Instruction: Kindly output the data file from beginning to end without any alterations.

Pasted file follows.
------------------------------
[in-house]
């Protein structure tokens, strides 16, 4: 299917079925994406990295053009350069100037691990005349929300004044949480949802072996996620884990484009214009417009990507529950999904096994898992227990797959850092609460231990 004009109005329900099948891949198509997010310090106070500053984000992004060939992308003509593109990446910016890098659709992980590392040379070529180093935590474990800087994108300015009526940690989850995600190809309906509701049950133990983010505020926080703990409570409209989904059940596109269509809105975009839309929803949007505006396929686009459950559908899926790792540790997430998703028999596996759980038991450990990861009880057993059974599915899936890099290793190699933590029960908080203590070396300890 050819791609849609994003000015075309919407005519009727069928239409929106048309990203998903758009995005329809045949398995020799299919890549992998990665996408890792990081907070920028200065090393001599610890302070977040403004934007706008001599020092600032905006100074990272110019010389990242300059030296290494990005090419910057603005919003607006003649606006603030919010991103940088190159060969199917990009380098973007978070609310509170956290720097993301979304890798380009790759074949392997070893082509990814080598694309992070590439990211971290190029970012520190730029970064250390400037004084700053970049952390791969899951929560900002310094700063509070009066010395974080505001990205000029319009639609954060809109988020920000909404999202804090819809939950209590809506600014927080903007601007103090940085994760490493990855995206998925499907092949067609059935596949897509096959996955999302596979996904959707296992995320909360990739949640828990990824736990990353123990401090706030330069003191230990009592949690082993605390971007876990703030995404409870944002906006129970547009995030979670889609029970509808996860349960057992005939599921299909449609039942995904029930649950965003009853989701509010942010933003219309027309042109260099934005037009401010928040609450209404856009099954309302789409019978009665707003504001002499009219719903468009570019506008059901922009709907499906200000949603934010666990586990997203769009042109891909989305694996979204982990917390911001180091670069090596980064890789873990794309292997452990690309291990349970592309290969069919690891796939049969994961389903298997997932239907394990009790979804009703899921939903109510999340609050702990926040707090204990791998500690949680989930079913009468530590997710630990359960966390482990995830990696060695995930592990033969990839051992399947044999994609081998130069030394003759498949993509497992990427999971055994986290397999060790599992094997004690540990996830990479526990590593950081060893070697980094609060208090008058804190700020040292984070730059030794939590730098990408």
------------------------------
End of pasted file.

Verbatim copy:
[in-house]
């Protein structure tokens, strides 16, 4: 299917079925994406990295053009350069100037691990005349929300004044949480949802072996996620884990484009214009417009990507529950999904096994898992227990797959850092609460231990 004009109005329900099948891949198509997010310090106070500053984000992004060939992308003509593109990446910016890098659709992980590392040379070529180093935590474990800087994108300015009526940690989850995600190809309906509701049950133990983010505020926080703990409570409209989904059940596109269509809105975009839309929803949007505006396929686009459950559908899926790792540790997430998703028999596996759980038991450990990861009880057993059974599915899936890099290793190699933590029960908080203590070396300890 050819791609849609994003000015075309919407005519009727069928239409929106048309990203998903758009995005329809045949398995020799299919890549992998990665996408890792990081907070920028200065090393001599610890302070977040403004934007706008001599020092600032905006100074990272110019010389990242300059030296290494990005090419910057603005919003607006003649606006603030919010991103940088190159060969199917990009380098973007978070609310509170956290720097993301979304890798380009790759074949392997070893082509990814080598694309992070590439990211971290190029970012520190730029970064250390400037004084700053970049952390791969899951929560900002310094700063509070009066010395974080505001990205000029319009639609954060809109988020920000909404999202804090819809939950209590809506600014927080903007601007103090940085994760490493990855995206998925499907092949067609059935596949897509096959996955999302596979996904959707296992995320909360990739949640828990990824736990990353123990401090706030330069003191230990009592949690082993605390971007876990703030995404409870944002906006129970547009995030979670889609029970509808996860349960057992005939599921299909449609039942995904029930649950965003009853989701509010942010933003219309027309042109260099934005037009401010928040609450209404856009099954309302789409019978009665707003504001002499009219719903468009570019506008059901922009709907499906200000949603934010666990586990997203769009042109891909989305694996979204982990917390911001180091670069090596980064890789873990794309292997452990690309291990349970592309290969069919690891796939049969994961389903298997997932239907394990009790979804009703899921939903109510999340609050702990926040707090204990791998500690949680989930079913009468530590997710630990359960966390482990995830990696060695995930592990033969990839051992399947044999994609081998130069030394003759498949993509497992990427999971055994986290397999060790599992094997004690540990996830990479526990590593950081060893070697980094609060208090008058804190700020040292984070730059030794939590730098990408």